If you like computers, enjoy problem solving, and want a job that’s likely to be in high demand for a long time to come, you should consider becoming a network administrator.
As a network administrator, you will be responsible for the set-up and maintenance of network systems within an organization. This means connecting computers within an organization to ensure that staff, management, and customers are able to communicate seamlessly with one another. That, in turn, facilitates a productive workflow, making the network administrator an integral part of any team.
If that all sounds appealing, then keep reading to learn more about the role, and whether it might be a good fit for you.
What does a network administrator do?
The role of a network administrator is to maintain networks for businesses. This is in contrast to the network engineer, who is responsible for the initial design and implementation of a network. That said, these roles often overlap, and you might find that you are required to aid with set-up as well, depending on your employer.
Similarly, the terms network administrator and systems administrator are often used interchangeably. Technically, the latter has a broader definition: encompassing roles that fall outside the remit of the network administrator.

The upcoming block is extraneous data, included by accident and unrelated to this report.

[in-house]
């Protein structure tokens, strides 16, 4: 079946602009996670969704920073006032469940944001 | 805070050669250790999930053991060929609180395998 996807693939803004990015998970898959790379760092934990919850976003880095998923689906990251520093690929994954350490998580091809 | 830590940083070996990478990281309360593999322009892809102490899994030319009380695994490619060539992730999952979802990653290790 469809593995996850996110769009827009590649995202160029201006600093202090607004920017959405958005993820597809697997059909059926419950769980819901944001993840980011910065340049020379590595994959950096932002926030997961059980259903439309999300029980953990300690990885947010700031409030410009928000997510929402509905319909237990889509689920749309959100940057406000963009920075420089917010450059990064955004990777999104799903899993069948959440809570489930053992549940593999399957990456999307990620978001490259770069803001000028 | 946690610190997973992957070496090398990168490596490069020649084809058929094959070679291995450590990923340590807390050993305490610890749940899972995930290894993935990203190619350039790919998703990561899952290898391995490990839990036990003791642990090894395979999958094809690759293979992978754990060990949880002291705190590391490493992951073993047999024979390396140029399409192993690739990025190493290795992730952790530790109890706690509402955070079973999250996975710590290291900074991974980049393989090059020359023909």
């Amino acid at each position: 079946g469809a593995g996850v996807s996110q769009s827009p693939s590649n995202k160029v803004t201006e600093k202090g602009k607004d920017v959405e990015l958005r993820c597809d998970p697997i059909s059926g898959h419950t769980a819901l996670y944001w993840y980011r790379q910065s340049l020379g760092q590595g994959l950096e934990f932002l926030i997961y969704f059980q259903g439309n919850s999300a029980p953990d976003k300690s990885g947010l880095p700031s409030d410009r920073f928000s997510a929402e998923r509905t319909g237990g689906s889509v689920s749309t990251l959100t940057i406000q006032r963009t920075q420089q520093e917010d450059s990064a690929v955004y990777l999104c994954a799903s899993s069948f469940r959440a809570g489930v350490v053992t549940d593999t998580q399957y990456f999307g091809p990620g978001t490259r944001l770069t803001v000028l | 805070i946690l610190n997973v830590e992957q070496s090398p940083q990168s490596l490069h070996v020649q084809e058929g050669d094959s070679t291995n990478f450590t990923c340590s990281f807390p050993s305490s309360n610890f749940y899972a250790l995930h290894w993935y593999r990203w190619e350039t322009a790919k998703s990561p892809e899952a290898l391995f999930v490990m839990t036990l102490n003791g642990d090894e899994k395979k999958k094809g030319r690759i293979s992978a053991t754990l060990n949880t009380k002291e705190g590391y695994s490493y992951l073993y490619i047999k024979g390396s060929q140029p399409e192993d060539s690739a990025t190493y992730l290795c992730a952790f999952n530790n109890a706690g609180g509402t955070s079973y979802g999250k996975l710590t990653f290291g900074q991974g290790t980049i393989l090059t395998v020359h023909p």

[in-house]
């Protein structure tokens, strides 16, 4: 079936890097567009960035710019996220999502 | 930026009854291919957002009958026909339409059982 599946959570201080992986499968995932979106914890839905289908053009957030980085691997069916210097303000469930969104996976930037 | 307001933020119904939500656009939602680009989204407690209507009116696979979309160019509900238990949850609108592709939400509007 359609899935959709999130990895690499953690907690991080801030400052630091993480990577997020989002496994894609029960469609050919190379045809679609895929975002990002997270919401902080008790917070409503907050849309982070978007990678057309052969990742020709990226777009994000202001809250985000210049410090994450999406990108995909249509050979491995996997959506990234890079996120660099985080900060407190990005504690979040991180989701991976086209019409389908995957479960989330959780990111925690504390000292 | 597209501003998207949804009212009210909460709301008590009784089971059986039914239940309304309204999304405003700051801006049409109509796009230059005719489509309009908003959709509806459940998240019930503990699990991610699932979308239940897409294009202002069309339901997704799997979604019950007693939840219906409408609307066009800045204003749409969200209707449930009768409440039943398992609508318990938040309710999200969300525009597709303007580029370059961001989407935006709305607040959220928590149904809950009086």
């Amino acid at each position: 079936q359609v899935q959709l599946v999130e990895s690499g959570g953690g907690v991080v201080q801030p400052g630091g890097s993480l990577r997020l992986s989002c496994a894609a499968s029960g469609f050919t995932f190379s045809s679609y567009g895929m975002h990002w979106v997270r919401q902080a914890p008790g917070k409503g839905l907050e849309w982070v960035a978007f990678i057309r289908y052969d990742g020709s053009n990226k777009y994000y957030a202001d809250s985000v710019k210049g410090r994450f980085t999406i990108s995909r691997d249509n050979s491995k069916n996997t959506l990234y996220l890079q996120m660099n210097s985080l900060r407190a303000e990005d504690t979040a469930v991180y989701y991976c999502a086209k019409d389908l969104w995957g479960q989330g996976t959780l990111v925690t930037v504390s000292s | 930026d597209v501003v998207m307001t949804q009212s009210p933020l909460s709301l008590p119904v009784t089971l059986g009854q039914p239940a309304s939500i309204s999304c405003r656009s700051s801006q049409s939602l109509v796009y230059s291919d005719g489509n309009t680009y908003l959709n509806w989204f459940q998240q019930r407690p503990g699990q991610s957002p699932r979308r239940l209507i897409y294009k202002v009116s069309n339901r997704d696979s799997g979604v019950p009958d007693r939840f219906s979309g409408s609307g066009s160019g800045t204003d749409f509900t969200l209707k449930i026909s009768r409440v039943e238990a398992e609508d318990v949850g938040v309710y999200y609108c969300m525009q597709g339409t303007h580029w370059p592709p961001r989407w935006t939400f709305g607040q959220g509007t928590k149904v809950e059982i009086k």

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Either way, you’ll be working with networks. Networks are the systems that allow computers to talk to one another locally (via local area network AKA LAN), as well as to access the web. Most companies need to provide their staff with wireless access, especially with more and more businesses prioritizing comfort and flexibility for their teams. However, they may also wish to include a wired option for greater security, and might require a server in order to improve reliability, security, and functionality.
Your job might overlap somewhat with that of an information security analyst, as you must consider the potential security risks posed by each network solution, and help to maintain security.
Primarily though, network administrators will be tasked with handling software issues, fiber optic cables, switches, routers, servers, and firewalls, and advising businesses on the best internet service providers (ISPs) and deals.
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The bulk of the role is problem solving and troubleshooting. If a company suddenly loses access to the internet, or if the connection seems slow, you will be called in to fix the problem.
Much of this can be done remotely, via software such as TeamViewer or Splashtop Remote. That said, you will sometimes be required to be physically present in order to solve issues relating to hardware. A network administrator may even be called upon to perform some very light manual labor: cutting through wires and sawing through drywall for instance.
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As well as general maintenance, administrators/engineers may need to help companies upgrade their systems – perhaps setting up a server-based network as the team grows in size for instance. They might also help companies switch providers, or relocate to different premises.